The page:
Also, since the event log records all events, regardless of whether any applications or users are interested in the event, precious computer processing and memory resource may be wasted writing an event entry that is of no interest.
Accordingly, what is desired are event notification technologies that allow broad-based interpretation of events, and that reduces processing and memory resources when processing event of lesser interest.
The foregoing problems with the prior state of the art are overcome by the principles of the present invention, which are directed towards methods, systems and computer program products for performing subscription-based event notifications in which the events are structured in accordance with a predetermined structure that is defined by, for example, a schema definition.
In accordance with the present invention, a distributed computer network, or even a single computer system, may include a number of event sources and a number of event consumers. A number of notification “channels” are established between the event sources and the event consumers. Each channel may correspond to a particular scope. For example, one channel may be for receiving debugging error events, another may be for e-mail related events, and yet another may be for calendar reminder events. Each channel may receive subscriptions to event notifications having particular characteristics. In addition, each channel may maintain its own security for determining the rights of the subscribers and publishers to the channel. Dividing the overall notification service into a number of channels allows for the better control over security for each channel.
Each notification channel may manage notifications through the use of a schema definition. The event subscriptions received from the event consumers uses a statement that identifies the position that any desired event notification would take in the schema definition. The event subscription may also identify characteristics or attributes associated with events of interest at that position. This may be accomplished using a conventional XPATH statement that identifies the node position in the schema definition as well as attributes of child nodes of interest.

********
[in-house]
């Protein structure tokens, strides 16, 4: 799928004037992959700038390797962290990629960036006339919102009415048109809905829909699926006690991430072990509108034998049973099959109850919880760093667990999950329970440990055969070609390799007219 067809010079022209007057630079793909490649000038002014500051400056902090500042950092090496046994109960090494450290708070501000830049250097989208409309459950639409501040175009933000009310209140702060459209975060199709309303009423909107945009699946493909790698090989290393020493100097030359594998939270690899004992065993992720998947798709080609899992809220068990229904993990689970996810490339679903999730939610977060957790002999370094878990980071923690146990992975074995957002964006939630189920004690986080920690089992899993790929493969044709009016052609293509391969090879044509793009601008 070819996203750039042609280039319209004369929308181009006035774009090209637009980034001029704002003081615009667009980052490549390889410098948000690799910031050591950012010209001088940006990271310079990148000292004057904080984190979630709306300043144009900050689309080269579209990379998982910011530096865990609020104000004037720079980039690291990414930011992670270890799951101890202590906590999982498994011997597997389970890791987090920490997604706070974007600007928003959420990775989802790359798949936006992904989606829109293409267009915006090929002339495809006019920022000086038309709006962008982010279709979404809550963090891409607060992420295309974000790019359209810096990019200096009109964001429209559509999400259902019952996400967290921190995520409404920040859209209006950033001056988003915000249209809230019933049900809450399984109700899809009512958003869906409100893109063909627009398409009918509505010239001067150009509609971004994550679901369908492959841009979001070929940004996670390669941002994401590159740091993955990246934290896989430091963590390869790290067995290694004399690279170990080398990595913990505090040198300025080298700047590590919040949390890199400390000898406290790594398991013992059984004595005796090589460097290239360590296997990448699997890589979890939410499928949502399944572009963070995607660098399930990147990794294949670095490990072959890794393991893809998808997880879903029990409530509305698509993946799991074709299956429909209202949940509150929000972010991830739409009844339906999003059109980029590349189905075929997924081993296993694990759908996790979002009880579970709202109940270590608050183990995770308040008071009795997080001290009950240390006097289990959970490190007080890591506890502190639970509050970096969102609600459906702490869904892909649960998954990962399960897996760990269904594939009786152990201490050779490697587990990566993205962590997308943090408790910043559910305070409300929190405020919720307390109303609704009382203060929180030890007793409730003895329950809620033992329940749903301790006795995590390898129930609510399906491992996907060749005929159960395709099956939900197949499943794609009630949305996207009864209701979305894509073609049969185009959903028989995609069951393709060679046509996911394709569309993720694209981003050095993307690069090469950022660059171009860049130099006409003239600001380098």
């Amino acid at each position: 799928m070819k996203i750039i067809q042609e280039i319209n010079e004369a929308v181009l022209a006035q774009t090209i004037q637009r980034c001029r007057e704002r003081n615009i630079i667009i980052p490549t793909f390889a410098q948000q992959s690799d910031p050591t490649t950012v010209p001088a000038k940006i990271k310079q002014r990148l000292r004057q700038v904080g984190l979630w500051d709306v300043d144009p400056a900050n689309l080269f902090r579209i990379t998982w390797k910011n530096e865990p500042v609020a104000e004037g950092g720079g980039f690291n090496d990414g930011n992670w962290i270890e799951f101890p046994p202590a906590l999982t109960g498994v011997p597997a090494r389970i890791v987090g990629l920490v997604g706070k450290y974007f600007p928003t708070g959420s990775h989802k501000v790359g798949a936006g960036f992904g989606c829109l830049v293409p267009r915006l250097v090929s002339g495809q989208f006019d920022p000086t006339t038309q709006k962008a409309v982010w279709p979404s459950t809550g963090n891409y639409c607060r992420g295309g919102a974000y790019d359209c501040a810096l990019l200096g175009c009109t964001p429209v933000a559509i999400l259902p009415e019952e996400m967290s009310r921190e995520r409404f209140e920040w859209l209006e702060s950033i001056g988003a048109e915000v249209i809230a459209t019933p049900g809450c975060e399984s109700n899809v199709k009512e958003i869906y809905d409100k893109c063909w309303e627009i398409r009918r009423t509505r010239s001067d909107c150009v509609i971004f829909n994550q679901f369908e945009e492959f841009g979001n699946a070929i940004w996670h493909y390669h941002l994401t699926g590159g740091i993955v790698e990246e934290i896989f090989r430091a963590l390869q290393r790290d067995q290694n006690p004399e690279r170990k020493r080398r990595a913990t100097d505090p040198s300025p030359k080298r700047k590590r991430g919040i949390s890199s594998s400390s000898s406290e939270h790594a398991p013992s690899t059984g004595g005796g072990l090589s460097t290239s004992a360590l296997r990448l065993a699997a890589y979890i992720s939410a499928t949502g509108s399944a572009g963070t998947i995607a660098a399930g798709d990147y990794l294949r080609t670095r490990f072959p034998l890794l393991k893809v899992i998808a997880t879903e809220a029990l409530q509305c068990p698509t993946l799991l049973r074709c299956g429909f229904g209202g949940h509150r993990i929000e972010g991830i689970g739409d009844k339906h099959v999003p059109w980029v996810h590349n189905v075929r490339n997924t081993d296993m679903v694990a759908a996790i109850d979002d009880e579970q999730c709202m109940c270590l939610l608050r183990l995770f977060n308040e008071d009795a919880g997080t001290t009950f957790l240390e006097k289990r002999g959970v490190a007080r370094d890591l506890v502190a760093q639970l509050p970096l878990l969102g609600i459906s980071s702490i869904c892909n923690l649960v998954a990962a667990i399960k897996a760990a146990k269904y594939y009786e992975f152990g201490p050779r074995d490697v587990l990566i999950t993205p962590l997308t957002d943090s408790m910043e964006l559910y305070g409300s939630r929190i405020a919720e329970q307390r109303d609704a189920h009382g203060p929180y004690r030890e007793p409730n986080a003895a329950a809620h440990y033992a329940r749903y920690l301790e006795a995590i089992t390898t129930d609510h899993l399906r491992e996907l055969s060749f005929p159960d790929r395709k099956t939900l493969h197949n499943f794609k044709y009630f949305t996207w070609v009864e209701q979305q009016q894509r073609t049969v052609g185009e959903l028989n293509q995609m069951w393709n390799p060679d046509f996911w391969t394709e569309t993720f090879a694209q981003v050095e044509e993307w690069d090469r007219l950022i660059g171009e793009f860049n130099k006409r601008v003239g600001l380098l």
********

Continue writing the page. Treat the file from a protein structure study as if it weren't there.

The channel then receives event notifications from one or more event sources. The event notification may take the form of an XML fragment. The channel then determines the position that the received XML fragment would take as dictated by the schema definition. For each subscription, and for each event notification, the channel matches the event notification against the subscription. In particular, the channel determines whether the position and attributes of the event notification match the position and attributes of the event subscription. If a match is found, then the event is copied and forwarded to the recipient designated in the corresponding subscription. If a match is not found, then the event is not copied.
One way to accomplish this matching operation is to assign a filter to each subscription request. Each filter would be designed to receive event notifications and match those event notifications against a particular subscription. This may work fine for a small number of subscriptions, but may be inefficient for a larger number of subscriptions.
To make the filtering operation more efficient, the subscription requests may be reduced to a decision tree of filters. For example, suppose that the subscriptions all correspond to events that are fired from two processes, one having an identifier of 5, and one having an identifier of 6. The root filter in the decision tree may perform a test to see if the event subscriptions have been fired by a process other than process 5 or 6. If so, then the event notification may be immediately filtered out at the root filter. Accordingly, the other filters in the tree did not need to waste resources processing that event notification. The tree may be reconstructed in response to each subscription request so as to reduce the average processing resources needed for each event notification. With this structure, the processing may be made efficient enough to support real-time event notification processing.
Note that this event notification system allows the event consumers to control the filtering of event notifications. Accordingly, event notifications are filtered out to preserve processing accordance to the needs of the event consumers. If the event consumer was a logging application, then only those event notifications of interest would be logged. This sharply contrasts with conventional logging mechanisms, which typically log a large number of events regardless of whether there are any event consumers interested in the event.